We adopt the regressions for the largest craters: for the Moon we take the average of the parameters of Theophilus (100 km) and Copernicus (93 km), and for Mars we only consider the parameters correspondent to Lyot's (227 km). We take equations (8) and (9) for the Moon and Mars, respectively, as representative of the velocity–diameter relationship for Chicxulub ( 200 km):

The parameters in equation 8 are the averages of the coefficients and the exponents of the regressions for Theophilus and Copernicus found respectively by Vickery (1987). Equation 9 is the regression for Lyot given by the same author.

Clearly, equations (8) and (9) have been established for impacts with velocities smaller than the escape velocity because fragments with larger velocities escape without making a crater. We extrapolate equations (8) and (9) for larger velocities because the physical process of fracturing and accelerating fragments is independent of the escape velocity of the impacted body.

In Table 1 we list the diameter of the largest fragments ejected from Chicxulub with velocities 11.2 and 12 km s–1 using equations (8) and (9), respectively. It is interesting to note that in spite of the very different constants A and α in Vickery's equations for the Moon and Mars, the diameters of the largest fragments ejected from Chicxulub with escape velocities are very similar i.e., in the range of 2.3 – 2.8 m. These results are consistent with the meter–sized clasts (D < 7.5 m) from Chicxulub discovered by Ocampo et al. (1996) on Albion Island in Belize, some 400 km from the center of the crater. These sub–orbital deposits are considerably more massive than the fragments we have proposed to have escape velocities (see Table 1); this is to be expected from the diameter–velocity relation, because the largest boulders have smaller velocities.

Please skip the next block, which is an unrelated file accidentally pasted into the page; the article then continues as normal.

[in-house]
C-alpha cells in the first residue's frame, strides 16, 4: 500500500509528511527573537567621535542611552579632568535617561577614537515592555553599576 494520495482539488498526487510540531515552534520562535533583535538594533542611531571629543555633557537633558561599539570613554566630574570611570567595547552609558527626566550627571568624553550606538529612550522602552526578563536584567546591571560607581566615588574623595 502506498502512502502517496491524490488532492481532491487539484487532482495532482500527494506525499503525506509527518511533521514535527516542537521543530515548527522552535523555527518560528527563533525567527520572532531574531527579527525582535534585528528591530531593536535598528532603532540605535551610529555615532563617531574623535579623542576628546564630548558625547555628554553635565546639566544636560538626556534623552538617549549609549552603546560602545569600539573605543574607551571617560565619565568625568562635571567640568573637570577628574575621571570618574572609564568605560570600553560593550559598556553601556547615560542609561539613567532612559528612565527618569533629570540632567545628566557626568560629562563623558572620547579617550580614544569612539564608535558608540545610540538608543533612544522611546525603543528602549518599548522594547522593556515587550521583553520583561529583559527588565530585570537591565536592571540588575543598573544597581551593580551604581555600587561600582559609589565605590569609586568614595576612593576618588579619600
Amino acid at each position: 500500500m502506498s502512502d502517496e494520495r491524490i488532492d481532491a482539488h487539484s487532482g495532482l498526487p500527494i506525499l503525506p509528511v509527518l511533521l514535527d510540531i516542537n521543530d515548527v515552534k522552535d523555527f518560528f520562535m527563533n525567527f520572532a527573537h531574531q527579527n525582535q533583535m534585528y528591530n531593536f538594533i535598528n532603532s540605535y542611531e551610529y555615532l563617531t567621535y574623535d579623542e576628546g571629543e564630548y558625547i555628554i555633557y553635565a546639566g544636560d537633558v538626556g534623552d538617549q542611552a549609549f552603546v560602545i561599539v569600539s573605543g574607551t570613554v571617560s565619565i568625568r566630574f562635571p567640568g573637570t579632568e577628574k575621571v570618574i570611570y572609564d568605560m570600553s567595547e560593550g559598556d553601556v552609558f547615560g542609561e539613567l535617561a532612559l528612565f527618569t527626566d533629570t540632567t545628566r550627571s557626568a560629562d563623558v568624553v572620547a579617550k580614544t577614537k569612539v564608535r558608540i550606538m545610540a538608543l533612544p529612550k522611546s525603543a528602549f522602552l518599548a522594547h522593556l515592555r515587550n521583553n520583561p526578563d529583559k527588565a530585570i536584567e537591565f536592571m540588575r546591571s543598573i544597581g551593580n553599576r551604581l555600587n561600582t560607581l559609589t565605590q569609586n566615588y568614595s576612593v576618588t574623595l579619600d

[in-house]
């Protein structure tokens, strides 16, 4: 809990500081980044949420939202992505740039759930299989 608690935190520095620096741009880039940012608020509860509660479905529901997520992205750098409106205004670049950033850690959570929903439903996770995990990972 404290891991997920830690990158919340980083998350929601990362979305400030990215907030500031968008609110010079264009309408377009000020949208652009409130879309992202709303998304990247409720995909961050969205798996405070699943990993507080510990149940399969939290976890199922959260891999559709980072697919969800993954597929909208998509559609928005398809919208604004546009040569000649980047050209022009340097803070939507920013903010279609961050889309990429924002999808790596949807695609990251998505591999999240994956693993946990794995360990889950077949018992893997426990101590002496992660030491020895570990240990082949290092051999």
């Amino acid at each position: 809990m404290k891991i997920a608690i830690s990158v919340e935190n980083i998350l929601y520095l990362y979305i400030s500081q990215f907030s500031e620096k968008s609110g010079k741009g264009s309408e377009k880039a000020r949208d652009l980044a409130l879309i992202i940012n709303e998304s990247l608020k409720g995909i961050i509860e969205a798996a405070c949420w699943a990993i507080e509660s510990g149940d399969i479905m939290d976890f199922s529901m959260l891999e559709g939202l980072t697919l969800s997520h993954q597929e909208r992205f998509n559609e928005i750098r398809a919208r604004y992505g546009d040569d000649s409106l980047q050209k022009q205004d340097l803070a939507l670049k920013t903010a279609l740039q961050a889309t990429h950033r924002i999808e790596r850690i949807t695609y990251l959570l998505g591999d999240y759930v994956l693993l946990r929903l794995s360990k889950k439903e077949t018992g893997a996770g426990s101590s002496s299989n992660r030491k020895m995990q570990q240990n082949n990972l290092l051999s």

O'Keefe and Ahrens, (1977) and Melosh (1989) have proposed a semi–empirical relation between the mass ejected from an impact as a function of the impact velocity and the escape velocity from the planetary body. Fig. 3 adapted from Melosh gives the ejected mass as a fraction of the mass of the impactor mp for different impact velocities. We do not really know what was the velocity of the impactor at Chicxulub; it has been assumed frequently a typical velocity of 20 km s–1 so it would be convenient to make an interpolation between the curves given by Melosh (15 and 30 km s–1), in the fig. 3 the dotted line represents our estimate for such velocity. We see that for the case of the impact in Chicxulub, within the uncertainties, the mass ejected with escape velocity is about a thousandth of the mass of the asteroid (which of course is also uncertain), i.e. some 1.6 x 1012 kg.

We note here that the presence of the atmosphere is not relevant for the dynamics of the fragments ejected, nor for the magnitude of the mass lost. In fact, the energy liberated during the impact is so large that the dynamics of the fireball generated in the Earth's atmosphere is essentially the same as if it had developed in vacuum (on the Moon or Mars). The fragments interact with the fireball rather than with the atmosphere, because the temperature and pressure in the fireball overwhelm those in Earth's atmosphere during the first stages of crater formation.